Grafted human neural stem cells enhance several steps of endogenous neurogenesis and improve behavioral recovery after middle cerebral artery occlusion in rats.

Research output: Contribution to journalArticle

Abstract

Neural stem/progenitor cells (NSPCs) in subventricular zone (SVZ) produce new striatal neurons during several months after stroke, which may contribute to recovery. Intracerebral grafts of NSPCs can exert beneficial effects after stroke through neuronal replacement, trophic actions, neuroprotection, and modulation of inflammation. Here we have explored whether human fetal striatum-derived NSPC-grafts influence striatal neurogenesis and promote recovery in stroke-damaged brain. T cell-deficient rats were subjected to 1h middle cerebral artery occlusion (MCAO). Human fetal NSPCs or vehicle were implanted into ipsilateral striatum 48h after MCAO, animals were assessed behaviorally, and perfused at 6 or 14weeks. Grafted human NSPCs survived in all rats, and a subpopulation had differentiated to neuroblasts or mature neurons at 6 and 14weeks. Numbers of proliferating cells in SVZ and new migrating neuroblasts and mature neurons were higher, and numbers of activated microglia/macrophages were lower in the ischemic striatum of NSPC-grafted compared to vehicle-injected group both at 6 and 14weeks. A fraction of grafted NSPCs projected axons from striatum to globus pallidus. The NSPC-grafted rats showed improved functional recovery in stepping and cylinder tests from 6 and 12weeks, respectively. Our data show, for the first time, that intrastriatal implants of human fetal NSPCs exert a long-term enhancement of several steps of striatal neurogensis after stroke. The grafts also suppress striatal inflammation and ameliorate neurological deficits. Our findings support the idea that combination of NSPC transplantation and stimulation of neurogenesis from endogenous NSPCs may become a valuable strategy for functional restoration after stroke.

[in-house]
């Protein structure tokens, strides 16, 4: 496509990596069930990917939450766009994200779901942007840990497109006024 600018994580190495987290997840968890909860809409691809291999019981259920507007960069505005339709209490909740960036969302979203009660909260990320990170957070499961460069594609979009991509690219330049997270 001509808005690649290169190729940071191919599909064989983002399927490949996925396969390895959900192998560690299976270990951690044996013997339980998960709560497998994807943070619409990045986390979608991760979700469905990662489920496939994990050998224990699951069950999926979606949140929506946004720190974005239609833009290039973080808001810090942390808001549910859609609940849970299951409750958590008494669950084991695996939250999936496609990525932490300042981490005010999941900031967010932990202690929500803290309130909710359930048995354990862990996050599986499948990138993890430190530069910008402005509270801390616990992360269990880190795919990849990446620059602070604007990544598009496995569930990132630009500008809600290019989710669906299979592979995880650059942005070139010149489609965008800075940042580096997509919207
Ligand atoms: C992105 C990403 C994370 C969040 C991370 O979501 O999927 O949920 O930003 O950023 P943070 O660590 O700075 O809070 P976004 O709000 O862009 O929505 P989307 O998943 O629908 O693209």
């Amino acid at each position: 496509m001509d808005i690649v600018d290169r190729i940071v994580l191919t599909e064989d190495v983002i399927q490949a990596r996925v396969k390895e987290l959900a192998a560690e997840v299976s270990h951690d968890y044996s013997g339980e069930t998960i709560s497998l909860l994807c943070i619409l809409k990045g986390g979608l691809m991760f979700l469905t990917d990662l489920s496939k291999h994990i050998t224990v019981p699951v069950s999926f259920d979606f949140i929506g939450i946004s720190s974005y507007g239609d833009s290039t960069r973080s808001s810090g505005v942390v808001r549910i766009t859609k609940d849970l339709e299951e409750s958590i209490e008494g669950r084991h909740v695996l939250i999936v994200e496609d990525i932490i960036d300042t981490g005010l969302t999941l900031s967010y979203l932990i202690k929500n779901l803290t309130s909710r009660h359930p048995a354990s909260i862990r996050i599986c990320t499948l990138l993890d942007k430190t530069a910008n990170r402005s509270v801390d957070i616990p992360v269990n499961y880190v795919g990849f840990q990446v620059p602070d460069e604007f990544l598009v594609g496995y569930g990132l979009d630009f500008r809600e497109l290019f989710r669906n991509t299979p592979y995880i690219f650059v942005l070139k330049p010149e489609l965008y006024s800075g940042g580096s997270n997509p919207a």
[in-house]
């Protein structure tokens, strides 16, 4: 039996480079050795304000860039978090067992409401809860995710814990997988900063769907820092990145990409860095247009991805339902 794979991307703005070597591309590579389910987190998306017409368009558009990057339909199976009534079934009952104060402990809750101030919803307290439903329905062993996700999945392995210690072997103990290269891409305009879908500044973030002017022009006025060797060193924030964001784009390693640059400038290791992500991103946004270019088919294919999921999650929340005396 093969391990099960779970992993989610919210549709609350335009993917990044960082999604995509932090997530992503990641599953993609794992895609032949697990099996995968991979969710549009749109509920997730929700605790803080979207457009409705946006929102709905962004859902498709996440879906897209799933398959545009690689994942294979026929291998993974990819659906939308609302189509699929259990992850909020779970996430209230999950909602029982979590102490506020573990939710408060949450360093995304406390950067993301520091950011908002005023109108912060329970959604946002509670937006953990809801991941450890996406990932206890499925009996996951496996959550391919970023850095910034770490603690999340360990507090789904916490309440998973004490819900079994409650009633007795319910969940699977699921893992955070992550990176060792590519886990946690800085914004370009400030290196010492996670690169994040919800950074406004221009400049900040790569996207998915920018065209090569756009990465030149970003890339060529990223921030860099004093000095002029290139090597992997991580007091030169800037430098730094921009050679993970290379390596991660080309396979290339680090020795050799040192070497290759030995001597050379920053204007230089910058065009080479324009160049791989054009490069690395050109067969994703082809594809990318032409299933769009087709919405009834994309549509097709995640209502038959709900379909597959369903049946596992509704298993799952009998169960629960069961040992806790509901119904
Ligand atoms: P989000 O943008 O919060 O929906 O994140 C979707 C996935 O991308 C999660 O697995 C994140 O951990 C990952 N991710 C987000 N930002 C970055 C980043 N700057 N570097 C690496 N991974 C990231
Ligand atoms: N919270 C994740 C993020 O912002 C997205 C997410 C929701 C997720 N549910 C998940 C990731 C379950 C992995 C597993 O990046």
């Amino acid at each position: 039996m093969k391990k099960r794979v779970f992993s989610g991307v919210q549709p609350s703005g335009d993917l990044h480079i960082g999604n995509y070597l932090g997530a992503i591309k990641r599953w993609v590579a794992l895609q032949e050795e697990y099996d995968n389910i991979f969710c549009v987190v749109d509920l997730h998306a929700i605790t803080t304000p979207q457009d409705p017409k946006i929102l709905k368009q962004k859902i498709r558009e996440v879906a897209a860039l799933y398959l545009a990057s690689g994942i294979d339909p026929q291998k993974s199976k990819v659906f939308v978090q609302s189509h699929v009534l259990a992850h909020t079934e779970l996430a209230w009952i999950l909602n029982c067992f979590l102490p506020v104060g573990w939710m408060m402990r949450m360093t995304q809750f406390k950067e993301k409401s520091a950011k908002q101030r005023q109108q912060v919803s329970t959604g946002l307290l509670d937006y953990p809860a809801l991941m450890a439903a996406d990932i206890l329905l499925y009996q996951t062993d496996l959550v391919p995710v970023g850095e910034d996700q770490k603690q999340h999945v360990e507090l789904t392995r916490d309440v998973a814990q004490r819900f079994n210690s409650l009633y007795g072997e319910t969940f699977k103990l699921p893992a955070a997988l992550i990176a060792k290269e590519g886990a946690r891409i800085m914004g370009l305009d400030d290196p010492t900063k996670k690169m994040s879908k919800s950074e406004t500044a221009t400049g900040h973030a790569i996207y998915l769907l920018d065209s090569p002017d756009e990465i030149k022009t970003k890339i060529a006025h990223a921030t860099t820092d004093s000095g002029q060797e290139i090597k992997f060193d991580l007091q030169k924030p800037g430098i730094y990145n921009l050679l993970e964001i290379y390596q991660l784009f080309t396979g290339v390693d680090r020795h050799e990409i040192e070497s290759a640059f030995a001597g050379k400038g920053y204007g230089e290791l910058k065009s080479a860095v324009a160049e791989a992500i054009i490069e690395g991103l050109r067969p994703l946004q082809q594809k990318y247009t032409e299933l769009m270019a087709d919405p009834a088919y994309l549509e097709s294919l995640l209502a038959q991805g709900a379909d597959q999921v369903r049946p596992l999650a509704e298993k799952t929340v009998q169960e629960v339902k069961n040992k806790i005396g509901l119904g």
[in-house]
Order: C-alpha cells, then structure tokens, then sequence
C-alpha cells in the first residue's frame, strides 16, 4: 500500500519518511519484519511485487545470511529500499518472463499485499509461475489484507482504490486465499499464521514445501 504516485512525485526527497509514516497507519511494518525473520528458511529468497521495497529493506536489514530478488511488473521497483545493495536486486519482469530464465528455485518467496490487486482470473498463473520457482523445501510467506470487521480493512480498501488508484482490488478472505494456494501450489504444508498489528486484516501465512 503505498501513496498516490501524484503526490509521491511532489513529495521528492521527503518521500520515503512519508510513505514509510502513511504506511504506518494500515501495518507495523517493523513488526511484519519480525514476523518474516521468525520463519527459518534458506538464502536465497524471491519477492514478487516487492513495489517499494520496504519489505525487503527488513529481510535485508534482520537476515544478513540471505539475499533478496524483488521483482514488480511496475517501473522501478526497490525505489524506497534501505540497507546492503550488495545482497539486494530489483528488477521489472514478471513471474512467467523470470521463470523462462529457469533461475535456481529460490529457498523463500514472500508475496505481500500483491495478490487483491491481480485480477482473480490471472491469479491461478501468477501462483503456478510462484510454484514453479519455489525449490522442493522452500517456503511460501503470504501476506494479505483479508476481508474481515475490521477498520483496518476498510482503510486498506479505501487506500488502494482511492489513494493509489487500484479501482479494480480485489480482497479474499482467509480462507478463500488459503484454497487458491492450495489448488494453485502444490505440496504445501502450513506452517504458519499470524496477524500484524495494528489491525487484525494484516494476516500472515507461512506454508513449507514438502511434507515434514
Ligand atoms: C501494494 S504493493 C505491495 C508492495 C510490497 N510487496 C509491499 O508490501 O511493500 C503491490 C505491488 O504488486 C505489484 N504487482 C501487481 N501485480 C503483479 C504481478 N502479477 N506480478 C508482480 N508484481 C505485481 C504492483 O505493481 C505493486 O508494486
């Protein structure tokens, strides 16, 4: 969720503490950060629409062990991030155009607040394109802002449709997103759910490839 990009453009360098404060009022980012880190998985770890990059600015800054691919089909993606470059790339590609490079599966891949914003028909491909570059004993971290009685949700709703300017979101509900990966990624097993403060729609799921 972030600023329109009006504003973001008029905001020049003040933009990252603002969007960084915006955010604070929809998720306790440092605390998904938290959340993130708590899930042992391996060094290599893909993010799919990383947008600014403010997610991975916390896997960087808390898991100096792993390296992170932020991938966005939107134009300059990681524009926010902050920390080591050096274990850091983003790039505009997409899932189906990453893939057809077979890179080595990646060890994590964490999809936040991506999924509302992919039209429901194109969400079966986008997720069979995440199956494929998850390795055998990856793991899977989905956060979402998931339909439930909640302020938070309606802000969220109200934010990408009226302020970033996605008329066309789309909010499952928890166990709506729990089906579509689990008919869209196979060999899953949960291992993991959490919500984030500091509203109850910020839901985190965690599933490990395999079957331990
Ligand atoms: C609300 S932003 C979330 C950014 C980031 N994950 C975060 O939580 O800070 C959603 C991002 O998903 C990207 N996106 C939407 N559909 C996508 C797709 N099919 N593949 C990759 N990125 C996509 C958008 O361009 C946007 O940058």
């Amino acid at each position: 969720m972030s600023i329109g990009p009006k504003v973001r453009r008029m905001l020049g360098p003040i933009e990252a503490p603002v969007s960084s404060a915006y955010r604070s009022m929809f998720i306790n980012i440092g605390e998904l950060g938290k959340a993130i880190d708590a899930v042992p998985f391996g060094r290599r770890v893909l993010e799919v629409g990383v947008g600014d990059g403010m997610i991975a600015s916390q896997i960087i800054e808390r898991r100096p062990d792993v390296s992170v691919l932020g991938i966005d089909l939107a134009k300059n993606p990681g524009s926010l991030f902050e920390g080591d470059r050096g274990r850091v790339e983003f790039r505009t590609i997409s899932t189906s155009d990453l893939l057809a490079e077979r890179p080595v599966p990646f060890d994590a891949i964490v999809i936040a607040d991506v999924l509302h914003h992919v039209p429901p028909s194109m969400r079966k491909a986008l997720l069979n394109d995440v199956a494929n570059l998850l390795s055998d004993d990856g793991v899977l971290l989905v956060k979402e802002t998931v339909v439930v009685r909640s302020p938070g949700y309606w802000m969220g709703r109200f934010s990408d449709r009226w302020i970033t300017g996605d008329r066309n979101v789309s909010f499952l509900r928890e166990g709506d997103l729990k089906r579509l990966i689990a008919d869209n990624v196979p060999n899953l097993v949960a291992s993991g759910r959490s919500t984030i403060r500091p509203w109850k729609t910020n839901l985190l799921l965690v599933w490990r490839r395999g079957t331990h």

Details

Authors
Organisations
Research areas and keywords

Subject classification (UKÄ) – MANDATORY

  • Neurosciences
Original languageEnglish
Pages (from-to)191-203
JournalNeurobiology of Disease
Volume52
Issue numberDec.,28
Publication statusPublished - 2013
Publication categoryResearch
Peer-reviewedYes